hang gliding

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introduction to hang gliding

If you've ever had the desire to fly on your own then this is one of the most exciting and affordable solution for most people. It allows you to own an aircraft that doesn't require an expensive hangar or special pilot license and best of all you can haul it in your car or truck. You can launch under your own power, climbing and gliding as you please. Many a pilot have said, "this is exactly what I've been looking for".

To experience the sport more fully and learn more about getting started, you can check out DVDs, Videos, books, and CDs that cover the sport. Periodicals and magazines are a great resource for the latest happenings.

The equipment needed is minimal by aviation standards. The principle items being the glider, also called the wing, and the harness. The rest of the equipment consists mainly of safety and communication gear.

The training needed to get yourself flying solo is also minimal. The basic techniques of hang gliding -- launching, turning, landing -- are fairly easy to learn. You can fly solo from the training hill and progress to higher flights, all in two days.

Safety is of utmost importance. Despite the relatively low risk involved with hang gliding there still remains the possibility of serious injury if a pilot doesn't properly prepare and exercise good judgment. Preparation and proper training go a long way towards a pilot's well being as well as enjoyment. Part of preparation is knowing what weather conditions you will be flying in.

There are many great flying locations around the world to hang glide. Since you don't want to hang glide alone, there are organizations and clubs with many friendly people to assist you in your new sport and to fly with.

Hang gliding is one of the simplest forms of human flight. A hang glider is a non-motorized, foot-launched wing. A Hang glider has a rigid frame maintaining the shape of the wing, with the pilot usually flying in a prone position. The hang glider wing is constructed of rip-stop nylon or Mylar over an aluminium frame.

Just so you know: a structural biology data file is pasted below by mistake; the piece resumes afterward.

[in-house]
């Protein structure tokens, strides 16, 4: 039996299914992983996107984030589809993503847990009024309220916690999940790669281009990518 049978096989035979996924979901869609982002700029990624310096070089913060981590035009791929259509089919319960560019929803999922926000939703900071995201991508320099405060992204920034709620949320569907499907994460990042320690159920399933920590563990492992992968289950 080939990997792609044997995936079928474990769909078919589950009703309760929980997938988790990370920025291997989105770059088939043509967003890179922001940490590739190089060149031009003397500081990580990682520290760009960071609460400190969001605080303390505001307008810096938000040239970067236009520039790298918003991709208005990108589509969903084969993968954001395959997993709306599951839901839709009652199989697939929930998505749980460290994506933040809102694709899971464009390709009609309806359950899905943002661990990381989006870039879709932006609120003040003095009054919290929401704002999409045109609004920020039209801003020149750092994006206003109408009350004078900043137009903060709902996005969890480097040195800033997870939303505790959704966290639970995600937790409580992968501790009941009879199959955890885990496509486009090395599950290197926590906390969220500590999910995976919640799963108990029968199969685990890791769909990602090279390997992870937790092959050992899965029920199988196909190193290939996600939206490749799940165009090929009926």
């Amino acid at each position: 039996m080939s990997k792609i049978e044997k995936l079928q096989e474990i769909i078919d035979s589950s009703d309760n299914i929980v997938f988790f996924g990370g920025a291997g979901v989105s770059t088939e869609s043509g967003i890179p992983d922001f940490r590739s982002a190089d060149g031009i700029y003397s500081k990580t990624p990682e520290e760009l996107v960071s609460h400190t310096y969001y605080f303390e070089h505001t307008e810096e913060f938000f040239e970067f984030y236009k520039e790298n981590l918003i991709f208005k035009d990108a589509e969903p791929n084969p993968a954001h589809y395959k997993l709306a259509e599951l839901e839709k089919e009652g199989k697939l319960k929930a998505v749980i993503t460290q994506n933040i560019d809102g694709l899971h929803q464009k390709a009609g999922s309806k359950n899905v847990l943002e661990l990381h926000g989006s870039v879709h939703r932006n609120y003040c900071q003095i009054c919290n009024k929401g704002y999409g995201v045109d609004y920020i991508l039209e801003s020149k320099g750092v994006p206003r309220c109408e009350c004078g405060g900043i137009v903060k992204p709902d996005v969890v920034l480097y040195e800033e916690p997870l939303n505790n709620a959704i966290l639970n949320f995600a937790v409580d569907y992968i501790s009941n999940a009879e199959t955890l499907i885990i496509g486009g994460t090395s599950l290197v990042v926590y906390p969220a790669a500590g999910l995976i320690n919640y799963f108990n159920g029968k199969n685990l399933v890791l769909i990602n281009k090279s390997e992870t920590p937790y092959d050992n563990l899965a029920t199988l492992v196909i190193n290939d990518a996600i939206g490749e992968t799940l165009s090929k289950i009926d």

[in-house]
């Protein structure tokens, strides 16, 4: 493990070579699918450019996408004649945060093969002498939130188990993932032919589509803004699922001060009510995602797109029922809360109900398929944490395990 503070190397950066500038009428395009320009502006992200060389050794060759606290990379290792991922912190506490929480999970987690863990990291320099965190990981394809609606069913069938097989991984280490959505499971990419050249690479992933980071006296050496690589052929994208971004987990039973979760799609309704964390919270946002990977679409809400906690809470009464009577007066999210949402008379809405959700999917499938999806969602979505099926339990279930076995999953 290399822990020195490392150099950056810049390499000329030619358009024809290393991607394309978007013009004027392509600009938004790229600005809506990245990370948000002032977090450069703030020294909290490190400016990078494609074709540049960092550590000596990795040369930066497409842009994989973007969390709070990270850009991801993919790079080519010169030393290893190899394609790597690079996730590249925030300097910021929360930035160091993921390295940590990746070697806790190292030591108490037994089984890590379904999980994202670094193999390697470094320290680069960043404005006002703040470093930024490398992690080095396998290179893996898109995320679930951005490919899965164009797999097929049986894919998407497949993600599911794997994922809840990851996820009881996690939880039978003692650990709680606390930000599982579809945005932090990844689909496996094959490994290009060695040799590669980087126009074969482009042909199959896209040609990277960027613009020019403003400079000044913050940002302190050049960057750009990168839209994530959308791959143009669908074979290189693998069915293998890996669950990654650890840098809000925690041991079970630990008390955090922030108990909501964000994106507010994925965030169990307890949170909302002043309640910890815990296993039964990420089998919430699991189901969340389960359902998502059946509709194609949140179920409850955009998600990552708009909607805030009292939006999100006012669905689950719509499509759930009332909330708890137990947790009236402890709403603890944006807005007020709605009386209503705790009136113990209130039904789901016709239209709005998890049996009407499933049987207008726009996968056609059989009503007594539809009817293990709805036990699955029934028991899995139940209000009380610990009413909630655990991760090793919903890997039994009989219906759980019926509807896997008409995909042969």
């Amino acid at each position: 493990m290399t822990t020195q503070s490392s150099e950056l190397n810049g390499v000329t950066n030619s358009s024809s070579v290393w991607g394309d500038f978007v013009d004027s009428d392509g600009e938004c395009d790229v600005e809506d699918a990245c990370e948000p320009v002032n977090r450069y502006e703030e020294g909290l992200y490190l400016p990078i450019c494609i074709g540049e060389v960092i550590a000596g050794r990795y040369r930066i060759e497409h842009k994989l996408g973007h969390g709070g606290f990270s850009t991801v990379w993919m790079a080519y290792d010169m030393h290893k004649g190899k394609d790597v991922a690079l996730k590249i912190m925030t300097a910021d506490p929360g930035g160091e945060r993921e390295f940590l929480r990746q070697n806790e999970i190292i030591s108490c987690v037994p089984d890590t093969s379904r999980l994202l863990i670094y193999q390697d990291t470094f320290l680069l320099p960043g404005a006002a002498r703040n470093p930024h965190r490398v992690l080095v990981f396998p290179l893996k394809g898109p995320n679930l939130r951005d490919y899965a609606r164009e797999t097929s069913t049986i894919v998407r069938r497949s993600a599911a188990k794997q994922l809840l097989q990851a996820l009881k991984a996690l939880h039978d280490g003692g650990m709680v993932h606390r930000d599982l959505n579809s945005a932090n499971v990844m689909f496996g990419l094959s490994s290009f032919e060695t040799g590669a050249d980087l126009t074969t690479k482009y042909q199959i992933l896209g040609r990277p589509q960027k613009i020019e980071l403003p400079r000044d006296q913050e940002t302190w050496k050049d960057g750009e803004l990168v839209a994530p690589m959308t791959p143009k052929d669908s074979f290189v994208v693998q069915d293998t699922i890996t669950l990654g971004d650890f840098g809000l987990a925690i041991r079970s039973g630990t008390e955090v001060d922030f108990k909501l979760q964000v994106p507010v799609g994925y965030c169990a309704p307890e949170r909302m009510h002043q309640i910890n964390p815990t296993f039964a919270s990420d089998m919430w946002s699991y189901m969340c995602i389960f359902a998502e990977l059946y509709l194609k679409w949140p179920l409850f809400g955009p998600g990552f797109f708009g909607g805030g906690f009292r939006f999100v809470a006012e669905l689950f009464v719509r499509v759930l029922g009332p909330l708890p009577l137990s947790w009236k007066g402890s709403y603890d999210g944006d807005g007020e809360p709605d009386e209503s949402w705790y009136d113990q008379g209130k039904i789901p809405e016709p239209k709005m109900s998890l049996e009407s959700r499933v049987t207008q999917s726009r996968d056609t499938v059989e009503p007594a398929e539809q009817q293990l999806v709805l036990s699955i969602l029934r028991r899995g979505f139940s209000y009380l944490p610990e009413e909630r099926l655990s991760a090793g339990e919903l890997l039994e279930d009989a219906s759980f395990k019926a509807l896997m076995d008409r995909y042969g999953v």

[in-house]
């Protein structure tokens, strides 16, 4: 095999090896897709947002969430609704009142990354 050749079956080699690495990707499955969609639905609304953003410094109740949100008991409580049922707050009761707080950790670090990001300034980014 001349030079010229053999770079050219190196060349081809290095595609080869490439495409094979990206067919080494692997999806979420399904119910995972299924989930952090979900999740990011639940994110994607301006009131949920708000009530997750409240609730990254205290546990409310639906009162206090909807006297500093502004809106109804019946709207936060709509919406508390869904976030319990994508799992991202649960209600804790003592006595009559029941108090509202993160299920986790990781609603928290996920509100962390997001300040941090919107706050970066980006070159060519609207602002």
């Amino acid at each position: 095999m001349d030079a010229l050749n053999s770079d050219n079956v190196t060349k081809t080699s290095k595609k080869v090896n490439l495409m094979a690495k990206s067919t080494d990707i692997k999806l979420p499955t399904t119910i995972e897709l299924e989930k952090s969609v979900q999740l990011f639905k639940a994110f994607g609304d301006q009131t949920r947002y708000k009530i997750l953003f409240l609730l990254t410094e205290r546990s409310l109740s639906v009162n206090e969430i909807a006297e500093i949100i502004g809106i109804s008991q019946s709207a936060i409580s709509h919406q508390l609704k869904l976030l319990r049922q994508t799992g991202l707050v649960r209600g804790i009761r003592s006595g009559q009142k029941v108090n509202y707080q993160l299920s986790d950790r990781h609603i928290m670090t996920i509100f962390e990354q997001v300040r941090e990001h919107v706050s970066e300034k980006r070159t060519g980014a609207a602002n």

Hang gliders are controlled by shifting the pilot's weight with respect to the glider. Pilots are suspended from a strap connected to the glider's frame (hence the name "hang" glider). By moving forward and backward and side to side at the end of this strap, the pilot alters the centre of gravity of the glider. This then causes the glider to pitch or roll in the direction of the pilot's motion and thus allows both speed control and turning.

With a hang glider, you can fly like a bird, soaring upwards on currents of air. Hang gliders routinely stay aloft for 3 hours or more, climb to elevations of 15,000', and go cross-country for vast distances.

Hang gliding has been around for a very long time but it has only been in recent years that it has become such a popular sport. The German engineer Otto Lilienthal was the first man to launch himself into the air, fly, and land safely using the very first hang glider. His work paved the way for the Wright Brothers powers controlled flight.

Below are the component parts of a modern hang glider